Slashdot has reported a Business Week story By Otis Port — “Any technology can be a two-edged sword. Cell phones are a good example. They’re clearly a great convenience, even a life-saving tool during natural disasters and medical emergencies. And they should save many more lives under the Federal Communications Commission’s enhanced 911 mandate, which requires that cell phones relay their precise locations to 911 operators.
Yet some people are appalled that their cell phone will always give away where they are. That makes it possible to compile a “road map” of a user’s movements. So imagine the outcry when privacy worriers learn that cell-phone systems can be used to locate and track a car, boat, or plane — even if no one inside is carrying a wireless phone. But outcry or not, the technology seems certain to be deployed, given its myriad civilian and military applications.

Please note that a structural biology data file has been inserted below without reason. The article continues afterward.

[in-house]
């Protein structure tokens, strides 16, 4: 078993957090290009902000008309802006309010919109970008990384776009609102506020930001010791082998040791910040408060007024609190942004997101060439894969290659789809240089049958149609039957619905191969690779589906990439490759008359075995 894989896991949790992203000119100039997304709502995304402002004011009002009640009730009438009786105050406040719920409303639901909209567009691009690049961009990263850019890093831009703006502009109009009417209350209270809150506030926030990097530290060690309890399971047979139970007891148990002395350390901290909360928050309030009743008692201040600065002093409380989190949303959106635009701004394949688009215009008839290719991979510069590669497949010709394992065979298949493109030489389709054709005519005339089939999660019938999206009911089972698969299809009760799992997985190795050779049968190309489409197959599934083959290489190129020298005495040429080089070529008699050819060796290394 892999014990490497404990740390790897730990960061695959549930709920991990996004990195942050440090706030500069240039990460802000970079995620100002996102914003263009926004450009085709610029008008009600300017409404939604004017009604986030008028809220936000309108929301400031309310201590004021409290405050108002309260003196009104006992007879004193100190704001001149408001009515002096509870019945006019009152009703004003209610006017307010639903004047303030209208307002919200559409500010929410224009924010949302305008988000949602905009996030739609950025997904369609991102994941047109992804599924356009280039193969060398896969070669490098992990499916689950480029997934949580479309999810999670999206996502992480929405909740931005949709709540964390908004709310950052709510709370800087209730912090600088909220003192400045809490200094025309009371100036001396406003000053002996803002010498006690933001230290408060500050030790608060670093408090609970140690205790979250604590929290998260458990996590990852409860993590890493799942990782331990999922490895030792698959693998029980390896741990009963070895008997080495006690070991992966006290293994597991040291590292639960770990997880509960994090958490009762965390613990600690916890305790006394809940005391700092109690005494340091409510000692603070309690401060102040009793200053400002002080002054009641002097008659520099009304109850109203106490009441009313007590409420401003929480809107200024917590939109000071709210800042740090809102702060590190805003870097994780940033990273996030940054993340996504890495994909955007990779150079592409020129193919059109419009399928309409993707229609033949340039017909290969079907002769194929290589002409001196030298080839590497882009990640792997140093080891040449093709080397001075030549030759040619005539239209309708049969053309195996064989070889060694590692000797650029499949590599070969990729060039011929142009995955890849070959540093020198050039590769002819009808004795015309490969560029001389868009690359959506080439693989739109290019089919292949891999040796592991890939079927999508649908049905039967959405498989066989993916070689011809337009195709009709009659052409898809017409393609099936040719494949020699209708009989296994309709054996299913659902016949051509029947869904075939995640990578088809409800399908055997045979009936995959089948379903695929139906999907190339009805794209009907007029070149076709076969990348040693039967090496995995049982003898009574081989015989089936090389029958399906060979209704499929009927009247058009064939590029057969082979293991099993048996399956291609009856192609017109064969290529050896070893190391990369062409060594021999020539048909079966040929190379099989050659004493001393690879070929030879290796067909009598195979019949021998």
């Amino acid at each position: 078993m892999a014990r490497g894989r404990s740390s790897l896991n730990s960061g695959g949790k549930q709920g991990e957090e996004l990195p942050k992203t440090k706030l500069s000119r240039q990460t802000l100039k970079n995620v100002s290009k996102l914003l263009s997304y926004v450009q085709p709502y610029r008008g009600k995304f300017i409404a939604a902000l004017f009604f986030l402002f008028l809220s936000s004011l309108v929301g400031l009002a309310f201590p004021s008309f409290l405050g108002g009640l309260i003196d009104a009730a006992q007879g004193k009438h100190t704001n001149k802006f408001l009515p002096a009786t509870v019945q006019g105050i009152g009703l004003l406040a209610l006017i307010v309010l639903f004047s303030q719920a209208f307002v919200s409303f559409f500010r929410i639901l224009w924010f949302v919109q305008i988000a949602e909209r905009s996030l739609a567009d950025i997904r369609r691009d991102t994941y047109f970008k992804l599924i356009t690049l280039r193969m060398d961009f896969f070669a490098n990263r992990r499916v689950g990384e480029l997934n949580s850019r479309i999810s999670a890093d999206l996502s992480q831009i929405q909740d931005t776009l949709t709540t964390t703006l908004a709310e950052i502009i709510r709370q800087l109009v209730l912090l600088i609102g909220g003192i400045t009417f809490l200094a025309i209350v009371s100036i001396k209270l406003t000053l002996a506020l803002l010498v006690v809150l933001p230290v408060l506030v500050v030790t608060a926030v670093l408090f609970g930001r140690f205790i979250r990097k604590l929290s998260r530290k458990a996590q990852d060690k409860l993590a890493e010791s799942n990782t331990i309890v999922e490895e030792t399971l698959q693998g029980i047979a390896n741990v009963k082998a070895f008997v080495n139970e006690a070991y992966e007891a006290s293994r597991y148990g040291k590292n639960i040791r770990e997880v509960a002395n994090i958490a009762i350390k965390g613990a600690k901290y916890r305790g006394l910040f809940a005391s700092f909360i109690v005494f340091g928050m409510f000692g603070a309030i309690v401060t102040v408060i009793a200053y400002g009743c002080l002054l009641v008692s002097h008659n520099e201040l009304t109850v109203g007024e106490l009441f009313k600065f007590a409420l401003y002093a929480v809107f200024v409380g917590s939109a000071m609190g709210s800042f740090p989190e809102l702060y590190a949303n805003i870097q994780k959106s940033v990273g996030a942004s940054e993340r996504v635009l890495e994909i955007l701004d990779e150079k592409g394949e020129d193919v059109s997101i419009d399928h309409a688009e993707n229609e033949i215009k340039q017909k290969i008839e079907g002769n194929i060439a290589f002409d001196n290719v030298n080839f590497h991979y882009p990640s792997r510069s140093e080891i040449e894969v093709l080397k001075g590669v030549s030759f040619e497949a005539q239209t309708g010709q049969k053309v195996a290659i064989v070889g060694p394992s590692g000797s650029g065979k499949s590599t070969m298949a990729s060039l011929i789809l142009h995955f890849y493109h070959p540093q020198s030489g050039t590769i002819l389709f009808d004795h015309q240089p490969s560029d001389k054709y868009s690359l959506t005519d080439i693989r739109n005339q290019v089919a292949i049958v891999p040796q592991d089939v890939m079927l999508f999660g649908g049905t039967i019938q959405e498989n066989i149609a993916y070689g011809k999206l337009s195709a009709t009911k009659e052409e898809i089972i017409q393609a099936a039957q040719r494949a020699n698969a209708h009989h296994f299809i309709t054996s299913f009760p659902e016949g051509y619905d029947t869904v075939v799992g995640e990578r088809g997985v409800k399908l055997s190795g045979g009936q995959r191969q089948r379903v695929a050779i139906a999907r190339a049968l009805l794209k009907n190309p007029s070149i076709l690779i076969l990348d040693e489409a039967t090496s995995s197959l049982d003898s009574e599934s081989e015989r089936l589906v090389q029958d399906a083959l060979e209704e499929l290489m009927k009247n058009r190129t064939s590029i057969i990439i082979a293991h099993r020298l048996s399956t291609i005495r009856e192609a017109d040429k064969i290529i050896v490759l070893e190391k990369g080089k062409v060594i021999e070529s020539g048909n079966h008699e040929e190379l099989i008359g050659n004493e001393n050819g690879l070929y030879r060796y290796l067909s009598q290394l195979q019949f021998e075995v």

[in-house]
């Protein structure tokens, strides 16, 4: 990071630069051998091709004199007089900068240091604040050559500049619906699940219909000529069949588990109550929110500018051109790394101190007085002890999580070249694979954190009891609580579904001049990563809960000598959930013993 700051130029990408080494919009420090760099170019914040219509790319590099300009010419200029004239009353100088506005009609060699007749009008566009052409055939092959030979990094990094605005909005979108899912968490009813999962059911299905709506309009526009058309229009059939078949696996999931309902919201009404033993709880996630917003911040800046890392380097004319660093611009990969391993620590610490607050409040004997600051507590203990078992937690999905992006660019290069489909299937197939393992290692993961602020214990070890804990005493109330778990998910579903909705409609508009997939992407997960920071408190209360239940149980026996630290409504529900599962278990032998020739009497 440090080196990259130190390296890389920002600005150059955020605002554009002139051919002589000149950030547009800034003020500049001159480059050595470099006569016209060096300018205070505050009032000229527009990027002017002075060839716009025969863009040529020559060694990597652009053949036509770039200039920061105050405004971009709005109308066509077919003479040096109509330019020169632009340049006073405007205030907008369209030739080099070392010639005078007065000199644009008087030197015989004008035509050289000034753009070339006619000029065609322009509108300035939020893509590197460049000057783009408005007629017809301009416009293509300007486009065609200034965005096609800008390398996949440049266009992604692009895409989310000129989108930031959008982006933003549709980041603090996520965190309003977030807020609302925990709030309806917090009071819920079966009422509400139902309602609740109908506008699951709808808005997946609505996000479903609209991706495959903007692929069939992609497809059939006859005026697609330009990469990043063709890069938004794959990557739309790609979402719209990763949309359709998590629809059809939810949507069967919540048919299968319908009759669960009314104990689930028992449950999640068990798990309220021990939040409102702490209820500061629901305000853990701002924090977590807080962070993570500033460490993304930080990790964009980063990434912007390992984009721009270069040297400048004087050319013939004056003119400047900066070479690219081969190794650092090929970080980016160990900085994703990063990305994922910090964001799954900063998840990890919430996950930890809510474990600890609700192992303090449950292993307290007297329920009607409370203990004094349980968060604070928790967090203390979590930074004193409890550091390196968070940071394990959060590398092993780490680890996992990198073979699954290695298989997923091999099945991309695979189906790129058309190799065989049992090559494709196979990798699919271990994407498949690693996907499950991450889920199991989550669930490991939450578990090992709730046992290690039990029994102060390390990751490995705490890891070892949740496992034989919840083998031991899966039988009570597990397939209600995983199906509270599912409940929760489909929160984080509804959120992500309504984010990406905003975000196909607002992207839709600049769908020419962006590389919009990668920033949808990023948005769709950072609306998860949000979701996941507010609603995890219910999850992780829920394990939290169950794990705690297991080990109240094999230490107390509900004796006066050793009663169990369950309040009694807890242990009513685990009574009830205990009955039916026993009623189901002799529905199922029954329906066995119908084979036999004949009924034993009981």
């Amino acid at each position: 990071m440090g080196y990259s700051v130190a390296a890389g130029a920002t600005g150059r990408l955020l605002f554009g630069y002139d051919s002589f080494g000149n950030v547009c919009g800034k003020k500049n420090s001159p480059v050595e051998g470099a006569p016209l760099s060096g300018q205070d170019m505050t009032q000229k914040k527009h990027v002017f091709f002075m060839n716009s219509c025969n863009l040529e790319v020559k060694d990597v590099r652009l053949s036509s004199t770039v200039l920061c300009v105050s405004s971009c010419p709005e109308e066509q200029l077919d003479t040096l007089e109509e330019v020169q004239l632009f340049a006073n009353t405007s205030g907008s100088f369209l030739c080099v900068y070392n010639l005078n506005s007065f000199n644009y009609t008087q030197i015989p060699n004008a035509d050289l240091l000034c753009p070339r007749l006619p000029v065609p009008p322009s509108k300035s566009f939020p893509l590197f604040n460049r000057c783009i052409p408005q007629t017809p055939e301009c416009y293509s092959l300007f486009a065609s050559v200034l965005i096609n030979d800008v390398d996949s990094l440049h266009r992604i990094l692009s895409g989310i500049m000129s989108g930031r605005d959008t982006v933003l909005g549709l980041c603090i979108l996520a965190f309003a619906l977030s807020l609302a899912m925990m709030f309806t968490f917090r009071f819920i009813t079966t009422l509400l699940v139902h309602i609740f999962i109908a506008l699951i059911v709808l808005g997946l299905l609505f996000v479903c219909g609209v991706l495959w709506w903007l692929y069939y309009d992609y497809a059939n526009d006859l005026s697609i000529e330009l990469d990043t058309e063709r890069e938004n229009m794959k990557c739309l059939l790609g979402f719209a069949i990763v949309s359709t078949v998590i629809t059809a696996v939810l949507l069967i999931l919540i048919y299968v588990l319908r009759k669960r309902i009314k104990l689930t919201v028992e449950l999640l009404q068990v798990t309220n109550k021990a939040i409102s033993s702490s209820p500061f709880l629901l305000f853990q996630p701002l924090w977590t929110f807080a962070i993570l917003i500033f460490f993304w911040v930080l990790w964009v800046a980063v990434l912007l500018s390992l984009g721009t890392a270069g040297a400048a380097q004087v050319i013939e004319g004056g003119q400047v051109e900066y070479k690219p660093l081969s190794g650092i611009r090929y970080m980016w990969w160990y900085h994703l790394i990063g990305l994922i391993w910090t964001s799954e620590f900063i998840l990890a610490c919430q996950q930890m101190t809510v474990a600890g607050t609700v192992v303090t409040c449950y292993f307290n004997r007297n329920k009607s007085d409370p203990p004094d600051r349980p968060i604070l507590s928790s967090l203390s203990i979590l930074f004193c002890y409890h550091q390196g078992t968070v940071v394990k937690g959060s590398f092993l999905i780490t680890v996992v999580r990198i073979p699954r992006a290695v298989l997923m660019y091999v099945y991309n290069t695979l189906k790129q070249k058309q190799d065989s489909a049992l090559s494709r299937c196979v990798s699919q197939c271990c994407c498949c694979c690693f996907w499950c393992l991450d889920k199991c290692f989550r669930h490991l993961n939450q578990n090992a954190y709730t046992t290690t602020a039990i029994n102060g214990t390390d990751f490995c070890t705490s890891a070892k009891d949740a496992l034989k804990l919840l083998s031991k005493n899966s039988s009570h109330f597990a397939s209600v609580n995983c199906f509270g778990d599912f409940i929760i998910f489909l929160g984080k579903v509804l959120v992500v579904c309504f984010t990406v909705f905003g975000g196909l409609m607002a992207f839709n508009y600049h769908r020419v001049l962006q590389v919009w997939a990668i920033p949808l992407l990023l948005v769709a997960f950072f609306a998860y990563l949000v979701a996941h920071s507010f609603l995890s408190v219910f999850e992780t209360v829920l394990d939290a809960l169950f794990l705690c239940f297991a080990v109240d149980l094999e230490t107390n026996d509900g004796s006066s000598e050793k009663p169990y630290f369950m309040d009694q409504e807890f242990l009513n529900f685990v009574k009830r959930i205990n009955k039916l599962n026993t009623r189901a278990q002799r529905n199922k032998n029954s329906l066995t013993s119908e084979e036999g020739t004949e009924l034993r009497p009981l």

The technology is called Celldar, from “cellular” plus “radar.” Under development since 1997 at Roke Manor Research Ltd (SI ). in Romsey, England, it differs from conventional radar in several key respects. When radar tracks planes for air traffic controllers — or maps the surface of Venus from a space probe — the same set of equipment both sends out radio signals and picks up the returning echoes. So computers can easily calculate an object’s distance and relative size based on how long it takes the returning signals to bounce back and how strong they are.”
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